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A magic carpet ride through the streets of Palmetto for annual children’s parade

Scenes from the 2019 DeSoto Children’s Parade

Flags, floats and marching children in the annual DeSoto Children's Parade
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Flags, floats and marching children in the annual DeSoto Children's Parade

What’s more magical than a child’s smiling face — eyes wide with wonder as all the colors and sounds of a parade roll by?

How about a child’s face at a children’s parade with children in the parade and the theme being “Magic Carpet Ride.”

Since 1958, the Hernando DeSoto Historical Society has put on the annual Children’s Parade, though weather has canceled a few along the way. There was some concern that would be the case for Friday’s parade as severe storms threatened the area and Manatee County fell under a tornado watch.

While the storms did have some impact on the Party at the Park event at Sutton Park after the parade, the weather held off for the parade itself and several hundred of those small, smiling, wondrous faces lined the streets of Palmetto.

Even the noticeably strained faces of some parents trying to corral their kids before the parade started and the stress melted away as the parade passed.

Over at the park, a handful of older kids were using the beanbags at a cornhole station to play dodge ball instead. Their parents were nowhere to be seen so they were likely stress free.

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Children fight the wind while walking in the annual DeSoto Children’s Parade in Palmetto. Tiffany Tompkins ttompkins@bradenton.com

“It’s all about the kids,” said Erik Marshall, parade chairman for Desoto. “That’s what makes this parade so special. These kids start working hard around November designing and building their floats and it’s amazing what they come up with.”

Each of the children’s floats are pulled by the parents. By the end of the parade the children were still fresh and eager to get the rest of their day started at the park. Some parents, maybe not so much, as some arrived at the end red-faced and breathing hard after pulling a float loaded with decorations and a pile of kids from the Manatee Fairgrounds to Sutton Park.

The effort was appreciated by parents such as Sarah Souder, whose family moved into the area two years ago. Souder, her husband and two boys, including 8-year-old Elias arrived early and positioned themselves well to catch all the fun.

When Elias asked if he was there for all the candy, he said, “No,” to which his mother immediately said, “That’s not true.”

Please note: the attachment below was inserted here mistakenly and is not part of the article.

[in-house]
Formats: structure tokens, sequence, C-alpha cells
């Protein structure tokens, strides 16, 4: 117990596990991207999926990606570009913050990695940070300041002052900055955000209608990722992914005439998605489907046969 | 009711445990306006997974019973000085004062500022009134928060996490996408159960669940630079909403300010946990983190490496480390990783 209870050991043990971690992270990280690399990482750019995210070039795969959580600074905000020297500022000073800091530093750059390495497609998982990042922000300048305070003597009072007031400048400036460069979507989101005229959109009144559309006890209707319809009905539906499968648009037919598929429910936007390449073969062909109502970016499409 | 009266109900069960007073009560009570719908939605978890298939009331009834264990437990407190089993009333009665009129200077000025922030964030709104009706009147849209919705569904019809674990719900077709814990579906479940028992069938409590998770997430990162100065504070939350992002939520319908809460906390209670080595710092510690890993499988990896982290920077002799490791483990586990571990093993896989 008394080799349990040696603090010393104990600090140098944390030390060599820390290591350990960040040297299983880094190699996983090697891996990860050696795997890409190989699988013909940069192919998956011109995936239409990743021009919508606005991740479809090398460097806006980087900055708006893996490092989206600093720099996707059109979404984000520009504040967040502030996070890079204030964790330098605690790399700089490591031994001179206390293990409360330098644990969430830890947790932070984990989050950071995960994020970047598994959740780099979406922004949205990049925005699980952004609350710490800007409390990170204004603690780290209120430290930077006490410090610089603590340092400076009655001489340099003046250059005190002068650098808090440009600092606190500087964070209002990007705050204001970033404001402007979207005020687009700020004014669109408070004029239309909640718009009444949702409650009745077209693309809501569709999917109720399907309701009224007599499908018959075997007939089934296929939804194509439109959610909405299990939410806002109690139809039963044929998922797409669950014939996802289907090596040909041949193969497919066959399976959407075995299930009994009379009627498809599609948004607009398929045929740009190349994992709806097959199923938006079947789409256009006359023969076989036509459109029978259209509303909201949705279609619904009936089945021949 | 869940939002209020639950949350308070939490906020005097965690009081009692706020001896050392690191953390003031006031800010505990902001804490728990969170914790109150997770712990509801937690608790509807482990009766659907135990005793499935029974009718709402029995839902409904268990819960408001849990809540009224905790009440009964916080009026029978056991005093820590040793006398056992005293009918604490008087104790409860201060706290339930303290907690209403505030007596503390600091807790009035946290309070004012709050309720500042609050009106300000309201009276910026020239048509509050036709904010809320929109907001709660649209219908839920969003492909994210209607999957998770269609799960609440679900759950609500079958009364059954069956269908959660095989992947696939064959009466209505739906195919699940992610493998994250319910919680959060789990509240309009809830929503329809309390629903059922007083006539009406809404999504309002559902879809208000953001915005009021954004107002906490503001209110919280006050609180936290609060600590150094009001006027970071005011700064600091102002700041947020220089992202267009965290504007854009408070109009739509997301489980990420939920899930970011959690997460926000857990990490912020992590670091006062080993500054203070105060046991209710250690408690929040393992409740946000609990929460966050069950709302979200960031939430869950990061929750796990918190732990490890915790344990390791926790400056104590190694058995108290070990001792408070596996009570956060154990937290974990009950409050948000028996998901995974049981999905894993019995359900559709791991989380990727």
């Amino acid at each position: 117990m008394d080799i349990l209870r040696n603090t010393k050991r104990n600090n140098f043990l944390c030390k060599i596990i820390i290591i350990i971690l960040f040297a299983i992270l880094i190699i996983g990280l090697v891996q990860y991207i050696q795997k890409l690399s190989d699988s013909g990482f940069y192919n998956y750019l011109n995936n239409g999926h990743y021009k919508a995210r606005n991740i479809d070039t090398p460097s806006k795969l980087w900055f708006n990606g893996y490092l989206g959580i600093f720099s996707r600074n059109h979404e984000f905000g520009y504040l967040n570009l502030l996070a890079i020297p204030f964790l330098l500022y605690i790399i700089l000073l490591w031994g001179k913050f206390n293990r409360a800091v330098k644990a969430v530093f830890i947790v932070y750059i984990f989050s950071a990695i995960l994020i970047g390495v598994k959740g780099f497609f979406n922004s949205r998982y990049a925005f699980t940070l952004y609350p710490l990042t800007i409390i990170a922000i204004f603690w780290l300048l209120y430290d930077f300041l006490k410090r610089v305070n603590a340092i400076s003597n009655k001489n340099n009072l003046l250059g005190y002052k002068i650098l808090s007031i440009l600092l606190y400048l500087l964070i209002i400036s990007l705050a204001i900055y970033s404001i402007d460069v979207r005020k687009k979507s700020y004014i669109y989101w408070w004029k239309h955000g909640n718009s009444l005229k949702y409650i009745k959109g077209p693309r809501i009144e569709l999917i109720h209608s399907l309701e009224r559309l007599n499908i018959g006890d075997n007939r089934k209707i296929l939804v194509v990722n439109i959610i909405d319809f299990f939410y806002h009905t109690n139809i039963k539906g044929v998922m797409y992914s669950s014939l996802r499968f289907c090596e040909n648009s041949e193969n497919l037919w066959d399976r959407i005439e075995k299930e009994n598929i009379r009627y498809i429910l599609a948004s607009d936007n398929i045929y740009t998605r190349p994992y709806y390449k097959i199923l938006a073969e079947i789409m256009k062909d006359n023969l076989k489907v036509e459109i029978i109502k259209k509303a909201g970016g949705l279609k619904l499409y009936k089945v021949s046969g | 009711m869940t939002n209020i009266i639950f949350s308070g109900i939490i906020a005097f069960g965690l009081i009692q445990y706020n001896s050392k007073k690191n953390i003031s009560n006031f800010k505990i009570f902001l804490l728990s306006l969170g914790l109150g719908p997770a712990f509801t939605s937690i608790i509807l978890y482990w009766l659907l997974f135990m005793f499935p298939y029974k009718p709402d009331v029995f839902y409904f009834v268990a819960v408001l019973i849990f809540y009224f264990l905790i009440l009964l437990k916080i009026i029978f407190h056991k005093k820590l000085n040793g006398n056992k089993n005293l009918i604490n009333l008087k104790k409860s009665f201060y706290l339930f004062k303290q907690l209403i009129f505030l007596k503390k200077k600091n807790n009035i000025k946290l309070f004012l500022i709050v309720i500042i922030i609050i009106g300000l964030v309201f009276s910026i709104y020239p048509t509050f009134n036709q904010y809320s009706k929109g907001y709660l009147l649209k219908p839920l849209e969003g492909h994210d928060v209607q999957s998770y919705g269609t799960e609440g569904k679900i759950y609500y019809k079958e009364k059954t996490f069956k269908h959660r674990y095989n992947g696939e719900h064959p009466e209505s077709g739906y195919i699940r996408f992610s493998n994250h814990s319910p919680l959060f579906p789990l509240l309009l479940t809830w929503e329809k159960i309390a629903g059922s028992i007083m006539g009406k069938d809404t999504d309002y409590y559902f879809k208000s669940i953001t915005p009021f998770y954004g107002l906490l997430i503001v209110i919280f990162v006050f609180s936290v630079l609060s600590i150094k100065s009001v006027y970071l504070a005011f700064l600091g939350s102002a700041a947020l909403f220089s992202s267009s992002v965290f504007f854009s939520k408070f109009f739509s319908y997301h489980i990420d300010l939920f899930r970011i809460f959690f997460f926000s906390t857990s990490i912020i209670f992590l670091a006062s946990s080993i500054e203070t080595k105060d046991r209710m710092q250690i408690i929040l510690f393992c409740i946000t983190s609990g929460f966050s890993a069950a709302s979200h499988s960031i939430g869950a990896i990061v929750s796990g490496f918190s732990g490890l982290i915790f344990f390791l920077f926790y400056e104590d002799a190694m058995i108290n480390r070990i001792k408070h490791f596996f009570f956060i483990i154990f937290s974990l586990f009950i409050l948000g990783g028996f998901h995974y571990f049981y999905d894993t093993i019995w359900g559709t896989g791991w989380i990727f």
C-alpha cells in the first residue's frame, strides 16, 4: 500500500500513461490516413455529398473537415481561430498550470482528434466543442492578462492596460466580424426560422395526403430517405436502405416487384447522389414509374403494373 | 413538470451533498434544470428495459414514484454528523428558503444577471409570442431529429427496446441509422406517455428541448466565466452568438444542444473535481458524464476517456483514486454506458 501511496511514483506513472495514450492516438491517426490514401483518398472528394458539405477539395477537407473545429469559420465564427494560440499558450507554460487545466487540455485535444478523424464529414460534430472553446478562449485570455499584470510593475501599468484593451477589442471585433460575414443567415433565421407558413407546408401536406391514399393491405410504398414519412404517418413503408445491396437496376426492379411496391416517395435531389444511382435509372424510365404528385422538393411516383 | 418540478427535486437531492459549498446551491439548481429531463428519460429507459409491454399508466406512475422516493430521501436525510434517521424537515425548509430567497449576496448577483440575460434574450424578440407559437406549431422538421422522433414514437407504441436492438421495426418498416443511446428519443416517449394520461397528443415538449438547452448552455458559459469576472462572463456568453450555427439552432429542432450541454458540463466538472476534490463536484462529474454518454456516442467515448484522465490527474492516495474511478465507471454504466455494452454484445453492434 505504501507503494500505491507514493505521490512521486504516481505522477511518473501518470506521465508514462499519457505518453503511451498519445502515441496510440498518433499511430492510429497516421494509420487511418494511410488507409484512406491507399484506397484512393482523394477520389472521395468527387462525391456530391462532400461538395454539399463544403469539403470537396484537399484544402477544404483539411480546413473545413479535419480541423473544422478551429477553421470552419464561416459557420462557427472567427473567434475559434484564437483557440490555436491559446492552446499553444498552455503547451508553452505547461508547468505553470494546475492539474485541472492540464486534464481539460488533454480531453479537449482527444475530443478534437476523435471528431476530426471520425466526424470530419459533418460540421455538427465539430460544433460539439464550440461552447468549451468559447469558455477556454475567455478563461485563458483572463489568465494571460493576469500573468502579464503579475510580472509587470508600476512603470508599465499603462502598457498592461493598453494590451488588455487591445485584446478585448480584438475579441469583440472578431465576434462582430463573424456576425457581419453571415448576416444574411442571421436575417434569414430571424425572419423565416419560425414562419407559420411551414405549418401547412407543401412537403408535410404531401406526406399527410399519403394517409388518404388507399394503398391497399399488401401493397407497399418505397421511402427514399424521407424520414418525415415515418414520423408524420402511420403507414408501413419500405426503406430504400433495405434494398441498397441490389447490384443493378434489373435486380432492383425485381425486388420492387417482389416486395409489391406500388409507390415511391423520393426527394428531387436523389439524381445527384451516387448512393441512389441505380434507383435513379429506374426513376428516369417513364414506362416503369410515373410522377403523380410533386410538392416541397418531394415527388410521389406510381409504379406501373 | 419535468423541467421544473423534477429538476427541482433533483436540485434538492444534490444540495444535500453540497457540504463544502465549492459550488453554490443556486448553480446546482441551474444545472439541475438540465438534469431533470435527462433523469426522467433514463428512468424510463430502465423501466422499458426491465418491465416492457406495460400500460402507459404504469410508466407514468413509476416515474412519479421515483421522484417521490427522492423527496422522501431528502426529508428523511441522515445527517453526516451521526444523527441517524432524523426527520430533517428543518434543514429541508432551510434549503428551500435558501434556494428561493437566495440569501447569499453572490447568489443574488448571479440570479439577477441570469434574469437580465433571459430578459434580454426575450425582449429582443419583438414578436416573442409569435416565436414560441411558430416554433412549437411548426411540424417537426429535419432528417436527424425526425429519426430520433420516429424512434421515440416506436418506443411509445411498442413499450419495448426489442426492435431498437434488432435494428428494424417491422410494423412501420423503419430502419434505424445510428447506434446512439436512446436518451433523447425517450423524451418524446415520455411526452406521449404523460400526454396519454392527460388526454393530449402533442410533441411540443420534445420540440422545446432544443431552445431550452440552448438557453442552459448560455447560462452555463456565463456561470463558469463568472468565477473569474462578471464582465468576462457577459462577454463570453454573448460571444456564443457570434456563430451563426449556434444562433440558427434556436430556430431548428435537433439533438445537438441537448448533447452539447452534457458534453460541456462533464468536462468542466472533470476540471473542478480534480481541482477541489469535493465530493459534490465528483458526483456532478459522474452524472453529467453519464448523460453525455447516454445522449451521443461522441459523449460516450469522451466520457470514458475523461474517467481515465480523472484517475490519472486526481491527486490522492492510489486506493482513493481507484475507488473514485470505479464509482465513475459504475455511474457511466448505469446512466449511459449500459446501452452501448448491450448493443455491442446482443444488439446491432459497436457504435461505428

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The Most Distinguished Citizen, Charles Clapsaddle, waves during the annual DeSoto Children’s Parade in Palmetto. Tiffany Tompkins ttompkins@bradenton.com

Elias didn’t deny it.

Souder said the parade is a chance for the family to do something together.

“I love that it’s more kid friendly than some parades and it’s something fun we get to do with as a family,” she said.

Lynn Horne will take the reigns of chairman for next year’s parade as Marshall officially handed over the duties on Friday. Horne would like to see more younger kids involved next year. Plenty of schools participate, but only six elementary schools did this year.

“I really want to work more with the elementary schools and encourage them to come back and be a part of it,” Horne said. “It seems like things are changing and less parents want to be involved.”

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Princesses prepare before the annual DeSoto Children’s Parade in Palmetto. Tiffany Tompkins ttompkins@bradenton.com

Rowlett Academy student Gianna Marsh, 8, was looking forward to her first Children’s Parade, though she is no stranger to parades.

For her, “It’s all about the music. But I don’t like the drums. Drums are very, very loud. Too loud.”

Marsh said she loves to dance to all the music and when asked where candy and beads fall into her parade priorities, said, “Not so much the candy, but I like the beads but neither as much as the music.”

Not to worry. There was plenty of all three for Gianna, Elias and all the children either watching or participating in the annual parade.

Breaking News/Real Time Reporter Mark Young began his career in 1996 and has been with the Bradenton Herald since 2014. He has won more than a dozen awards over the years, including the coveted Lucy Morgan Award for In-Depth Reporting from the Florida Press Club and for beat reporting from the Society for Professional Journalists to name a few. His reporting experience is as diverse as the communities he covers.
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